Today about 80 per cent of children diagnosed with cancer during childhood can realistically hope to survive for at least five years after diagnosis. Of those who are alive and disease-free after five years, the vast majority will still be alive 15 years post-diagnosis. However up to 70 per cent of long-term survivors go on to develop one or more chronic health conditions as a result of having been treated for cancer as children.

The Long-term Follow-Up Project is collaboration between Children’s Cancer Institute and the Centre for Children’s Cancer and Blood Disorders at the Sydney Children’s Hospital. The project combines clinical and laboratory research to learn more about the long-term effects of childhood cancer and its treatment, and to apply this knowledge to improve the quality of life of future survivors.

    • Long-term follow up for survivors of childhood cancer


      In Australia, an estimated one in 900 young adults aged between 16 and 45 years is a survivor of childhood cancer. Unfortunately, while more children are surviving childhood cancer than in the past, many go on to develop one or more life-altering chronic health conditions such as infertility, neurocognitive deficits, short stature, hearing or vision loss and low-grade second cancers.

      Childhood cancer survivors also have a significantly higher mortality rate compared to their age-matched peers. This is accounted for by disease recurrence (66 per cent), the development of second cancers, and treatment-related organ toxicity such as that of the heart and lungs.

      Health problems that develop as a result of childhood cancer and its treatment often only become evident over time as the child grows, matures and ages. Through the Cancer Survivorship Program at Sydney Children’s Hospital, survivors are offered follow-up care far beyond their childhood years. This long-term follow-up benefits survivors by providing them with health education, cancer screening and risk-reducing health interventions.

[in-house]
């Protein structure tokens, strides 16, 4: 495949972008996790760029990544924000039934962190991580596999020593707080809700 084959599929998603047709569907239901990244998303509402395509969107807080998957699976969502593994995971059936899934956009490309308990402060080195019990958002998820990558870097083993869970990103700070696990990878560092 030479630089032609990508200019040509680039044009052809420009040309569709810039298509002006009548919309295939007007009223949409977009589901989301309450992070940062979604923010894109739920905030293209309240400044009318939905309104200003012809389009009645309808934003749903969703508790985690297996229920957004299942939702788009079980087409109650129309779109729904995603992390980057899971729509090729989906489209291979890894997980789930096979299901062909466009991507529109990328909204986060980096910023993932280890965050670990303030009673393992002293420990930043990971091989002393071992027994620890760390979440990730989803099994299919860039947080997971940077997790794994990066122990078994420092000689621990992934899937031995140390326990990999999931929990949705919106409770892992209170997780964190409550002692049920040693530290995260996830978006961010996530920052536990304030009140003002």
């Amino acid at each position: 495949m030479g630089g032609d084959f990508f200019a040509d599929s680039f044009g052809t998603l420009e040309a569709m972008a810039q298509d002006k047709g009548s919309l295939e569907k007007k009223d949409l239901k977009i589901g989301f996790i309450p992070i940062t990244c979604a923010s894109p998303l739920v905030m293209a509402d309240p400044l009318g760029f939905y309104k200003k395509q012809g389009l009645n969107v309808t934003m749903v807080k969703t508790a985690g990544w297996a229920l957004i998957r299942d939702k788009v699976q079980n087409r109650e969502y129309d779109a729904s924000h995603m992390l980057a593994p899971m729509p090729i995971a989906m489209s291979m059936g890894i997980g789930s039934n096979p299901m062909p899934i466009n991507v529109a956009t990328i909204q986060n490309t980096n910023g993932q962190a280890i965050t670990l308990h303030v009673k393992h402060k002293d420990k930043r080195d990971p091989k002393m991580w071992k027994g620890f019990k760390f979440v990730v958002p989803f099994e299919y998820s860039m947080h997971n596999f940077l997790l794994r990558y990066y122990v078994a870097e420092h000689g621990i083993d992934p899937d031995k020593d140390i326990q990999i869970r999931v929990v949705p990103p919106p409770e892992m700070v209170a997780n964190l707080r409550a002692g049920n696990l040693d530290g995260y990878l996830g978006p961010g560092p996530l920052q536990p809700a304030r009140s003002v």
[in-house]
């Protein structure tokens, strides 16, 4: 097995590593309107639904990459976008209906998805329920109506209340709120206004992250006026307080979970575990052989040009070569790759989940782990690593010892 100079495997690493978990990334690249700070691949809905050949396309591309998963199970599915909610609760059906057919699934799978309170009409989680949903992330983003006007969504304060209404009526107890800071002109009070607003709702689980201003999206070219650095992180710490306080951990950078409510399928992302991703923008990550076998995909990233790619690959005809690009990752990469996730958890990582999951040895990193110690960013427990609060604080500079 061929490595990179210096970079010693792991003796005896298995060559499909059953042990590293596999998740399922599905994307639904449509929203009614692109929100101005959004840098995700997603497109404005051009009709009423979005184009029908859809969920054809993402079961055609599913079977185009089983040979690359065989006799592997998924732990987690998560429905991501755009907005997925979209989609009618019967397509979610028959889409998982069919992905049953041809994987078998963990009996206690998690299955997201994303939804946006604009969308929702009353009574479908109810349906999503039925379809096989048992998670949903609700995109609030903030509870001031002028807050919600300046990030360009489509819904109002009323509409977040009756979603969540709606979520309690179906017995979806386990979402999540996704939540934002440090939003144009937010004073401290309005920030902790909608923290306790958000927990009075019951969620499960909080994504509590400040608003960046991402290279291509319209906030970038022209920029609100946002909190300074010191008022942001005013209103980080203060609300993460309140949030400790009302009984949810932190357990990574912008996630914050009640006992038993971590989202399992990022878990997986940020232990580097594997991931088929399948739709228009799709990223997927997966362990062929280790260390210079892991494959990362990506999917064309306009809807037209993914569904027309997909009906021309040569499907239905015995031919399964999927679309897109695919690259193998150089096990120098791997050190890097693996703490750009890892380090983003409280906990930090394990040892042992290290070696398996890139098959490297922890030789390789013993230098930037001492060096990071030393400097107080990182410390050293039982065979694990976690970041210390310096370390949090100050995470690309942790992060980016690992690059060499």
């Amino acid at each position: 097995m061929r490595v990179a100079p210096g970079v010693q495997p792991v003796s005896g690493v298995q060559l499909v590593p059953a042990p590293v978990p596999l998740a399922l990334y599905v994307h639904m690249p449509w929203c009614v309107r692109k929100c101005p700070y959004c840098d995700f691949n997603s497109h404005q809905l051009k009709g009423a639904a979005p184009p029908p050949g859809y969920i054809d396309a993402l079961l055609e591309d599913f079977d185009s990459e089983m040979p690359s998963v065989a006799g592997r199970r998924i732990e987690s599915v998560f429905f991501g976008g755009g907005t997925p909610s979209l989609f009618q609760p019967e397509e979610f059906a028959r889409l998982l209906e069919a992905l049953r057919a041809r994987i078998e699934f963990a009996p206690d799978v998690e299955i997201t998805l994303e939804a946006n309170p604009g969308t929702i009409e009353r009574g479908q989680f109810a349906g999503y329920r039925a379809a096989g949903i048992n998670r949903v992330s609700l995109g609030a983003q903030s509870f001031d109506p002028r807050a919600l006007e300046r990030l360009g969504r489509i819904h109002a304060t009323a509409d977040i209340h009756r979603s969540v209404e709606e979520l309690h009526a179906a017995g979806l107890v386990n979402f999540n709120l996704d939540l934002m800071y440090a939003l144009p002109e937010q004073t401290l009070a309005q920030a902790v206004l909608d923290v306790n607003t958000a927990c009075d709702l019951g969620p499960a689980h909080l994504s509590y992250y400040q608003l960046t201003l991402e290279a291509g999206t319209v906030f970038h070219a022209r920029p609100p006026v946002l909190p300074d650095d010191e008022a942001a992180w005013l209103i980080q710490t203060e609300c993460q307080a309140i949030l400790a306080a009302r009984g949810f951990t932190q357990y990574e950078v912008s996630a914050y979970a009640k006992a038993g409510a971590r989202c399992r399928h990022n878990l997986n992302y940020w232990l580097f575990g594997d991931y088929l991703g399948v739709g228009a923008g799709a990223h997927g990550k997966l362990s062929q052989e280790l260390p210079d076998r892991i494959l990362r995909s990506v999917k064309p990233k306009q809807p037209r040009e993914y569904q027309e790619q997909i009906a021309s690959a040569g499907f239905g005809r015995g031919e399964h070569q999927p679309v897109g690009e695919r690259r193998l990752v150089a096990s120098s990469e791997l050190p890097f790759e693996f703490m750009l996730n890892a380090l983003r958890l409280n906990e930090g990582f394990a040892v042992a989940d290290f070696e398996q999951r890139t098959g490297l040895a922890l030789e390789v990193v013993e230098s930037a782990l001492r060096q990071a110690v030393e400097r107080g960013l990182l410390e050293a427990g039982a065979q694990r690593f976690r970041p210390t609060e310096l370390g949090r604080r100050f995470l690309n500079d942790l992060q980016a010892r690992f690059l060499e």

Beyond this, knowledge gained from the follow-up of survivors allows clinicians to identify factors associated with adverse health outcomes and to modify the use of cancer therapies accordingly. The aim is to minimise the risk of long-term side effects, thereby improving the quality of life of all those treated for childhood cancer.

    • Studies in a NSW-wide cohort of survivors


      Over several years, the Centre for Children’s Cancer and Blood Disorders at Sydney Children’s Hospital (through the Long-Term Follow-up Project) has collaborated with the Molecular Epidemiology Group at Children’s Cancer Institute to establish a local cohort of long-term survivors of childhood cancer.

      Following agreement from the other two child cancer centres in NSW – the Children’s Hospital at Westmead and the John Hunter Children’s Hospital in Newcastle – this cohort is now being expanded. The inclusion of adults treated for childhood cancer at all three of these centres will result in a NSW-wide cohort of over 1000 survivors.

      Studies in this expanded cohort will not only improve the identification of long-term effects but will also, through the use of molecular techniques, allow us to better understand the risk factors for long-term effects as well as for cancer initiation. It is hoped these studies will lead to the development of preventative interventions that decrease morbidity and mortality in future patients.

      Study of metabolic syndrome in long-term survivors of childhood cancer

      A recently published study from the program confirmed that the rates of metabolic syndrome are increased in survivors of childhood cancer, and represents the largest cohort reported to date. Collaboration with researchers in the field of exercise physiology and epigenetics is aiming to improve understanding of the molecular events that result in insulin resistance.

      Pilot studies in the program are looking at preventive strategies in at-risk individuals to reduce long-term morbidity by reinforcing healthy lifestyles, motivating positive behaviour changes, helping to target preventive therapy and aiding in better focusing surveillance studies, including the risk of second malignant neoplasms.